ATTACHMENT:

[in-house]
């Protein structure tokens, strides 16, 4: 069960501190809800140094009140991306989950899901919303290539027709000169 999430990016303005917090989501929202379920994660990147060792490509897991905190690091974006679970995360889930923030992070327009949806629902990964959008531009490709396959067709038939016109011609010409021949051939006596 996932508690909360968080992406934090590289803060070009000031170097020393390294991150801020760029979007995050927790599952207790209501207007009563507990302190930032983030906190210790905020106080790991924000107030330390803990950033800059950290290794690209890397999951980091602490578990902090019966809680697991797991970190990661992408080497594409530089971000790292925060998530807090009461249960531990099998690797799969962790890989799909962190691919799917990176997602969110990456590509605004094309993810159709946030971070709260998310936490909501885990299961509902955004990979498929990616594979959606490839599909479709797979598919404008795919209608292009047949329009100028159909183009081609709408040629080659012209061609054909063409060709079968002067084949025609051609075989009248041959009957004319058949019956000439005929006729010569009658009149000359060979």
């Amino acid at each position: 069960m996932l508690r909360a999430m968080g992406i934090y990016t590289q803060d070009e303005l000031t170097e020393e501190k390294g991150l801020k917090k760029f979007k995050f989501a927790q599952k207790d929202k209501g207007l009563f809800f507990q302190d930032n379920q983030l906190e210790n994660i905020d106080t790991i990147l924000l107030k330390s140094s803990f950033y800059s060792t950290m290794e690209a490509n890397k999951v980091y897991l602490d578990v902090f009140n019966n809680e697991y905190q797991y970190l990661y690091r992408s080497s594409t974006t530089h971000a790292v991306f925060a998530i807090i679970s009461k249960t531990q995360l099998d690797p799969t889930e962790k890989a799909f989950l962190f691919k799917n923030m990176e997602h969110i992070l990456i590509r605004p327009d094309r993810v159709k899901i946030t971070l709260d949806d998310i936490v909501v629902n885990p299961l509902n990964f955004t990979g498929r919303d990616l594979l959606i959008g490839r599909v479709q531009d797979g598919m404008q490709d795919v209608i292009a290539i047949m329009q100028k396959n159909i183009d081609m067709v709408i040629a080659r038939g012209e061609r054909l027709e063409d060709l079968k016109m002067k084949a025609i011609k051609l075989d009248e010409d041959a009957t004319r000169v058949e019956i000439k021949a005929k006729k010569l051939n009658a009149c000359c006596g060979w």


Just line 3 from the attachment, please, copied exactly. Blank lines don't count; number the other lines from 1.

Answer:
């Amino acid at each position: 069960m996932l508690r909360a999430m968080g992406i934090y990016t590289q803060d070009e303005l000031t170097e020393e501190k390294g991150l801020k917090k760029f979007k995050f989501a927790q599952k207790d929202k209501g207007l009563f809800f507990q302190d930032n379920q983030l906190e210790n994660i905020d106080t790991i990147l924000l107030k330390s140094s803990f950033y800059s060792t950290m290794e690209a490509n890397k999951v980091y897991l602490d578990v902090f009140n019966n809680e697991y905190q797991y970190l990661y690091r992408s080497s594409t974006t530089h971000a790292v991306f925060a998530i807090i679970s009461k249960t531990q995360l099998d690797p799969t889930e962790k890989a799909f989950l962190f691919k799917n923030m990176e997602h969110i992070l990456i590509r605004p327009d094309r993810v159709k899901i946030t971070l709260d949806d998310i936490v909501v629902n885990p299961l509902n990964f955004t990979g498929r919303d990616l594979l959606i959008g490839r599909v479709q531009d797979g598919m404008q490709d795919v209608i292009a290539i047949m329009q100028k396959n159909i183009d081609m067709v709408i040629a080659r038939g012209e061609r054909l027709e063409d060709l079968k016109m002067k084949a025609i011609k051609l075989d009248e010409d041959a009957t004319r000169v058949e019956i000439k021949a005929k006729k010569l051939n009658a009149c000359c006596g060979w």